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Mutualistic network

Carl Peter J Maury
A crucial stage in the origin of life was the emergence of the first molecular entity that was able to replicate, transmit information, and evolve on the early Earth. The amyloid world hypothesis posits that in the pre-RNA era, information processing was based on catalytic amyloids. The self-assembly of short peptides into β-sheet amyloid conformers leads to extraordinary structural stability and novel multifunctionality that cannot be achieved by the corresponding nonaggregated peptides. The new functions include self-replication, catalytic activities, and information transfer...
March 17, 2018: Cellular and Molecular Life Sciences: CMLS
Thomas Rey, Christophe Jacquet
Basic molecular knowledge on plant-pathogen interactions has largely been gained from reverse and forward genetics in Arabidopsis thaliana. However, as this model plant is unable to establish endosymbiosis with mycorrhizal fungi or rhizobia, plant responses to mutualistic symbionts have been studied in parallel in other plant species, mainly legumes. The resulting analyses led to the identification of gene networks involved in various functions, from microbe recognition to signalling and plant responses, thereafter assigned to either mutualistic symbiosis or immunity, according to the nature of the initially inoculated microbe...
March 15, 2018: Current Opinion in Plant Biology
Sathvik X Palakurty, John R Stinchcombe, Michelle E Afkhami
A mechanistic understanding of community ecology requires tackling the nonadditive effects of multispecies interactions, a challenge that necessitates integration of ecological and molecular complexity- namely moving beyond pairwise ecological interaction studies and the 'gene at a time' approach to mechanism. Here, we investigate the consequences of multispecies mutualisms for the structure and function of genome-wide differential coexpression networks for the first time, using the tractable and ecologically-important interaction between legume Medicago truncatula, rhizobia, and mycorrhizal fungi...
March 13, 2018: Molecular Ecology
Talita Câmara, Inara R Leal, Nico Blüthgen, Fernanda M P Oliveira, Rubens T de Queiroz, Xavier Arnan
1.Anthropogenic disturbance and climate change might negatively affect the ecosystem services provided by mutualistic networks. However, the effects of such forces remain poorly characterized. They may be especially important in dry forests, which (1) experience chronic anthropogenic disturbances (CADs) as human populations exploit forest resources and (2) are predicted to face a 22% decline in rainfall under climate change. 2.In this study, we investigated the separate and combined effects of CADs and rainfall levels on the specialization of mutualistic networks in the Caatinga, a seasonally dry tropical forest typical of northeastern Brazil...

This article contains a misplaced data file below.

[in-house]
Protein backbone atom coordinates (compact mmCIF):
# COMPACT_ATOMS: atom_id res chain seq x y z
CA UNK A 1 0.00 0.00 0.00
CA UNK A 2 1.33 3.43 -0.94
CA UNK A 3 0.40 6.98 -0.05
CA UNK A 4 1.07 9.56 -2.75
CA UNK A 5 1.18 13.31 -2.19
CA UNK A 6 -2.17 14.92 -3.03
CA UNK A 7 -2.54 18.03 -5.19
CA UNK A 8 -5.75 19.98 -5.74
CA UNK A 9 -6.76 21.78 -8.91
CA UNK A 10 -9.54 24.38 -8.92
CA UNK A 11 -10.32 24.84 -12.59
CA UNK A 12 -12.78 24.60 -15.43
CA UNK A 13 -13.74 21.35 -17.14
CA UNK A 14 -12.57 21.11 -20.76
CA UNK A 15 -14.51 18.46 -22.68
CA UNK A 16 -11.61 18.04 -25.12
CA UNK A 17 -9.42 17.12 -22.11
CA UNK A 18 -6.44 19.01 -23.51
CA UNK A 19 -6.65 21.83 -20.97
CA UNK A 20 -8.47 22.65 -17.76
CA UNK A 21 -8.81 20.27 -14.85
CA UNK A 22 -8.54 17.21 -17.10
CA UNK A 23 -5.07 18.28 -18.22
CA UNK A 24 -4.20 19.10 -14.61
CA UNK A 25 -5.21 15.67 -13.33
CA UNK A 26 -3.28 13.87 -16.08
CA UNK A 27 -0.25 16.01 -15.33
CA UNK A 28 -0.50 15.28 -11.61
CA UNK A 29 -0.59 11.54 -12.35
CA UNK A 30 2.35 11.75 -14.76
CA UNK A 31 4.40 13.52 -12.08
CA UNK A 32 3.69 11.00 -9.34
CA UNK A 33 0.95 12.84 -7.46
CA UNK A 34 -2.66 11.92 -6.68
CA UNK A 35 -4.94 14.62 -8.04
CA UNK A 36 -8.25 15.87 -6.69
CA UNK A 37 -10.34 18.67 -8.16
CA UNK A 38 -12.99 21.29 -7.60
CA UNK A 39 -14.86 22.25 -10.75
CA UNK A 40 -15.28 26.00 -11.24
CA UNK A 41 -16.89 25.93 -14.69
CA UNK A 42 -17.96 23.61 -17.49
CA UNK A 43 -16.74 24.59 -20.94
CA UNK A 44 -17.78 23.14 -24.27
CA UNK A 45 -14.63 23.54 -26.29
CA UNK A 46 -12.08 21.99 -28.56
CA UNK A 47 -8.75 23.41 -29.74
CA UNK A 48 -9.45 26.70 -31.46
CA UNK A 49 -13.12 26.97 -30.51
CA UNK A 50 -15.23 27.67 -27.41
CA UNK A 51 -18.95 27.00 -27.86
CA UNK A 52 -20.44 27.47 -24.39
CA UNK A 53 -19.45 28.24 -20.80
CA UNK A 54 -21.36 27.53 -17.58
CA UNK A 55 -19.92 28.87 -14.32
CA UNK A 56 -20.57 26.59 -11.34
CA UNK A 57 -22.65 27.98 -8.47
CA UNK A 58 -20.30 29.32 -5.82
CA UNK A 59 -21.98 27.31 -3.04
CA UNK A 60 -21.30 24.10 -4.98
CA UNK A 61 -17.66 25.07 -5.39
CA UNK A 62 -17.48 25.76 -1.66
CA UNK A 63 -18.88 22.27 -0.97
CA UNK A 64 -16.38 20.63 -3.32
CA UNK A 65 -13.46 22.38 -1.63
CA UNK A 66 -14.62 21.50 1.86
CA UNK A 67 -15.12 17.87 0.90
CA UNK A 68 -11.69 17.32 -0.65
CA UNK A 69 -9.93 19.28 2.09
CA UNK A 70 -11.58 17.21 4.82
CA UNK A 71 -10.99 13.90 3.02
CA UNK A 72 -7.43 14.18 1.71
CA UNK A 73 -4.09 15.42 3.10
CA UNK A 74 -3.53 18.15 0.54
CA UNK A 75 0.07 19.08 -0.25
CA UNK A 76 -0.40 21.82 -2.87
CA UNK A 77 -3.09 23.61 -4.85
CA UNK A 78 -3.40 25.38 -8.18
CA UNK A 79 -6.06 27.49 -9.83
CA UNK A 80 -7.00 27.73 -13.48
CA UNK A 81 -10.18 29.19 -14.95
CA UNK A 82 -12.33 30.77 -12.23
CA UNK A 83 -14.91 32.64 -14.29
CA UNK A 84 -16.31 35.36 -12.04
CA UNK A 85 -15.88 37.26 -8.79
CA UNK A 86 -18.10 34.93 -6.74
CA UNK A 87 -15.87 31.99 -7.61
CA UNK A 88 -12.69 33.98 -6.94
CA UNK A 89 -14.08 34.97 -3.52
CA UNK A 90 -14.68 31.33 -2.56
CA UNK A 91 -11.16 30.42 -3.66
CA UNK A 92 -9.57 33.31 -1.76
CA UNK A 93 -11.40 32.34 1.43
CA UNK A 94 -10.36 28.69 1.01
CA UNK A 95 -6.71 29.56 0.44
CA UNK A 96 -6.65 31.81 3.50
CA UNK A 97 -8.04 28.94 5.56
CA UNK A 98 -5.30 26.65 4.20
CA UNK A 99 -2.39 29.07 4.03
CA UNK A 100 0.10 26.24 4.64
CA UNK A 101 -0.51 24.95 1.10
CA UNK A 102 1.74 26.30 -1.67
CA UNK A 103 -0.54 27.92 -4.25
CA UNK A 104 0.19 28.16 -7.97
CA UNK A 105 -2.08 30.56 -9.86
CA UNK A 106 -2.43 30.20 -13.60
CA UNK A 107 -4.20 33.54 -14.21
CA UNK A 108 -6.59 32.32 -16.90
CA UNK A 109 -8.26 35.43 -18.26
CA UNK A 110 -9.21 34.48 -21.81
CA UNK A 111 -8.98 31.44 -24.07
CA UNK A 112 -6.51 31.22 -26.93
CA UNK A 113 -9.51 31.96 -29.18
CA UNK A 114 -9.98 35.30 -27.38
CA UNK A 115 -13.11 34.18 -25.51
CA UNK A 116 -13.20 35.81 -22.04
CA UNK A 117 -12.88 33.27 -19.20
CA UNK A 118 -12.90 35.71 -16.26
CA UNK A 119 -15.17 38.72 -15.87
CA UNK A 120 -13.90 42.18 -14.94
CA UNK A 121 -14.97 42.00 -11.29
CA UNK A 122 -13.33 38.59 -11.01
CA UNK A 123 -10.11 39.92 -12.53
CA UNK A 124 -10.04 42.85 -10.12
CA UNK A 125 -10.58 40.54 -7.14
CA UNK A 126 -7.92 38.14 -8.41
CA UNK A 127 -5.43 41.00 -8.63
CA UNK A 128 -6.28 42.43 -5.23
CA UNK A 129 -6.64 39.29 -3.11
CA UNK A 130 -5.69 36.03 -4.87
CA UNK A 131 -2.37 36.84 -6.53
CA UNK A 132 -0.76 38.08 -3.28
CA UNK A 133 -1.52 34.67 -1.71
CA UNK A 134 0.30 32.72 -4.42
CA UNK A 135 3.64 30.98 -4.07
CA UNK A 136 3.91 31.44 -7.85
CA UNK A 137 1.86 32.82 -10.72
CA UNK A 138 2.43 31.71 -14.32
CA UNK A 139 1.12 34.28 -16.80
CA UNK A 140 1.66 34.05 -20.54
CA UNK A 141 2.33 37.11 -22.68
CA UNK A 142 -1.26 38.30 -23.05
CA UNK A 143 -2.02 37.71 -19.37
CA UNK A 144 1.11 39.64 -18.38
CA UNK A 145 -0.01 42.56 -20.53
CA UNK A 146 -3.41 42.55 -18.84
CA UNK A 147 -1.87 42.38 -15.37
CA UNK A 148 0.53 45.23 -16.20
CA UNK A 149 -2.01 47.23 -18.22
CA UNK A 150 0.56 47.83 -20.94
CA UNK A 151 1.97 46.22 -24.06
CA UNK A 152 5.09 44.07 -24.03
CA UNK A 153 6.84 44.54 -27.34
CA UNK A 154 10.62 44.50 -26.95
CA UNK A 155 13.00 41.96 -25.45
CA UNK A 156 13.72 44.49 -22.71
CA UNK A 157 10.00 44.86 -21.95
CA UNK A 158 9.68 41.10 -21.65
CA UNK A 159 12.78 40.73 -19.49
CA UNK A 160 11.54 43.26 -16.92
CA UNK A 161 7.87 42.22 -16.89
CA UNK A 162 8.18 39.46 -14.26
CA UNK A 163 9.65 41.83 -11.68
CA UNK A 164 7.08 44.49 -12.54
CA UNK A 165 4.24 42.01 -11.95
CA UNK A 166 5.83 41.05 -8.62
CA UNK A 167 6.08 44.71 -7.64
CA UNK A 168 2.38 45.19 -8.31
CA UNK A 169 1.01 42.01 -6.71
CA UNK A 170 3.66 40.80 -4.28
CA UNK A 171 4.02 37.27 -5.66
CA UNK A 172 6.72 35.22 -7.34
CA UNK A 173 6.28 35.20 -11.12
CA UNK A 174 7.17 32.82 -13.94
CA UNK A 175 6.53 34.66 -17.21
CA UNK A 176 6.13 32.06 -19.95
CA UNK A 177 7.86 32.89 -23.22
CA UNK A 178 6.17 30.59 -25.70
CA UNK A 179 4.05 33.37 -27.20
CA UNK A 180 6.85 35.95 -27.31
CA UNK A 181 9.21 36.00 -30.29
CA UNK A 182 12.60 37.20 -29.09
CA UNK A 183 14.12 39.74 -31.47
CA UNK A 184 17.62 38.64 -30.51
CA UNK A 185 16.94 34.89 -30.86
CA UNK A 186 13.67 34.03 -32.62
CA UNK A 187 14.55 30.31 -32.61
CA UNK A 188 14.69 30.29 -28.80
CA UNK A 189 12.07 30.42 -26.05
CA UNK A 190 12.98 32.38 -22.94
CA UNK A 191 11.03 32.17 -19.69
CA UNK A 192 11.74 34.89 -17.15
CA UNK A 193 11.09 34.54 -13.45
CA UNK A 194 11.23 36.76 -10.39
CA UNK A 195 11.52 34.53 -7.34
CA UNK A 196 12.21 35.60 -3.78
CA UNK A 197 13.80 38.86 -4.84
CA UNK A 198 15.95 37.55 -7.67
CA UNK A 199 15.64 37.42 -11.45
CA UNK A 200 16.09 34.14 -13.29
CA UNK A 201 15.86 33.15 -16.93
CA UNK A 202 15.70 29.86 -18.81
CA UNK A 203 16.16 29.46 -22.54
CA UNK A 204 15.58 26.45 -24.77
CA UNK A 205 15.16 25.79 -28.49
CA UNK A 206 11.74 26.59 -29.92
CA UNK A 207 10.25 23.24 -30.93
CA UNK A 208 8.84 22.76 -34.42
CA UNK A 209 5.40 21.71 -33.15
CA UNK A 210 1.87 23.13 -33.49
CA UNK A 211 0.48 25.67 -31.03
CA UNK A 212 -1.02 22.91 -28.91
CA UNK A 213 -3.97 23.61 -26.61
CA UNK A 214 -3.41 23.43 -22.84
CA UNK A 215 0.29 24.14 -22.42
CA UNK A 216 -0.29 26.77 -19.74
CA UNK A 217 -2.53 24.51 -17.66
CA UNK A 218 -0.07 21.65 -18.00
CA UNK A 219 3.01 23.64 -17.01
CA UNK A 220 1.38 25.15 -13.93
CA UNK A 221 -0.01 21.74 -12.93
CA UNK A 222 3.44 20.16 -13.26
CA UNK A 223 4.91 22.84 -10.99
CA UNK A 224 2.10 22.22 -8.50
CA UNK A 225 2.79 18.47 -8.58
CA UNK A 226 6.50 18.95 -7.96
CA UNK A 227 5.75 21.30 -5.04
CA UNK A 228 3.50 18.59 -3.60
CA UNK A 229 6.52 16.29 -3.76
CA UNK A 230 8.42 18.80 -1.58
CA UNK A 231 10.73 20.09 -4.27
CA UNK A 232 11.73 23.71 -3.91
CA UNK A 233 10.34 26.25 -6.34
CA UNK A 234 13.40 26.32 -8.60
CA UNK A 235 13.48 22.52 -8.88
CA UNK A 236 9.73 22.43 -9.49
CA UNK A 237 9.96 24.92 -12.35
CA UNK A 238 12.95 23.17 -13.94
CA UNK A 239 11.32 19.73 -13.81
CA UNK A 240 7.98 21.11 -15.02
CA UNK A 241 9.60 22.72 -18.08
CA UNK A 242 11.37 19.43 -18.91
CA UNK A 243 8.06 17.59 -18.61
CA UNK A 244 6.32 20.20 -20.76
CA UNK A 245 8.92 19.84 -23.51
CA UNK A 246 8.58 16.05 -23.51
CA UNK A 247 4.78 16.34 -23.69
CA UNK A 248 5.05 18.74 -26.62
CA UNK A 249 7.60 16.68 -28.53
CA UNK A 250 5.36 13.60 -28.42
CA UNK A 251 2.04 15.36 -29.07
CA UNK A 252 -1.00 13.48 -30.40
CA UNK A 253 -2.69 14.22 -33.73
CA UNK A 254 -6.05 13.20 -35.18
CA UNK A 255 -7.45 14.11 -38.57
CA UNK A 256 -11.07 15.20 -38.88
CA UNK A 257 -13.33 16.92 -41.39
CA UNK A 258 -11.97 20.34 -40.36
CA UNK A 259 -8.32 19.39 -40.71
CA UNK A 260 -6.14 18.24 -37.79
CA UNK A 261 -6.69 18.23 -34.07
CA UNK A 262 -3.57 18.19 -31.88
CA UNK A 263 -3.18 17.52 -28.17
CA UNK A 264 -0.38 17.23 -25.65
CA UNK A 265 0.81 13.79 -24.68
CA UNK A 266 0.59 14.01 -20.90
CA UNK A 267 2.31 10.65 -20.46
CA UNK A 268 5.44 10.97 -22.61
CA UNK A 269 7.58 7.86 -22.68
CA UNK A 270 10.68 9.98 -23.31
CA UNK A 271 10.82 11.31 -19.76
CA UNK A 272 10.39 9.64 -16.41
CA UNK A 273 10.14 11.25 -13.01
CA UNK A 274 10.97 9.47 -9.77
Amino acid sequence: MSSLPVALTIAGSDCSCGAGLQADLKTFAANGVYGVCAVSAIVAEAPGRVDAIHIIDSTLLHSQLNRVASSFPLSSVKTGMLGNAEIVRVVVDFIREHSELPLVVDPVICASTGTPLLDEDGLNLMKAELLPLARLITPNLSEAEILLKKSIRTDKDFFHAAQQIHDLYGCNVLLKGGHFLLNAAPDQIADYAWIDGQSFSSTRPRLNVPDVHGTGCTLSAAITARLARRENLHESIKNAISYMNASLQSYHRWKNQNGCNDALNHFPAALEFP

March 5, 2018: Journal of Animal Ecology
Barry Scott, Kimberly Green, Daniel Berry
Epichloë endophytes form mutualistic symbiotic associations with aerial tissues of temperate grasses. Intercalary growth of hyphae within the leaves enables fungal growth to be synchronized with host leaf growth, leading to formation of a highly structured and tightly regulated symbiotic network. Mutations in fungal genes that disrupt cell-cell fusion and other key signalling pathways lead to an antagonistic interaction characterized by unregulated growth of endophytic hyphae and detrimental effects on host growth...
February 14, 2018: Current Opinion in Plant Biology
Qing Shen, Yingyao Liu, Naweed I Naqvi
Phytohormone networks are crucial for maintaining the delicate balance between growth and biotic stress responses in plants. Jasmonic acid, salicylic acid, ethylene, and the associated signaling crosstalk are important for pathogen defense; whereas gibberellin and cytokinin function in growth and development in plants. Plant pathogenic fungi have evolved remarkable strategies to manipulate and/or hijack such phytohormone signaling cascades for their own benefit, thus leading to susceptibility and disease in host plants...
February 13, 2018: Current Opinion in Microbiology
Issa Diédhiou, Diaga Diouf
Root endosymbioses are mutualistic interactions between plants and the soil microorganisms (Fungus, Frankia or Rhizobium) that lead to the formation of nitrogen-fixing root nodules and/or arbuscular mycorrhiza. These interactions enable many species to survive in different marginal lands to overcome the nitrogen-and/or phosphorus deficient environment and can potentially reduce the chemical fertilizers used in agriculture which gives them an economic, social and environmental importance. The formation and the development of these structures require the mediation of specific gene products among which the transcription factors play a key role...
February 15, 2018: World Journal of Microbiology & Biotechnology
A B F Ivens, A Gadau, E T Kiers, D J C Kronauer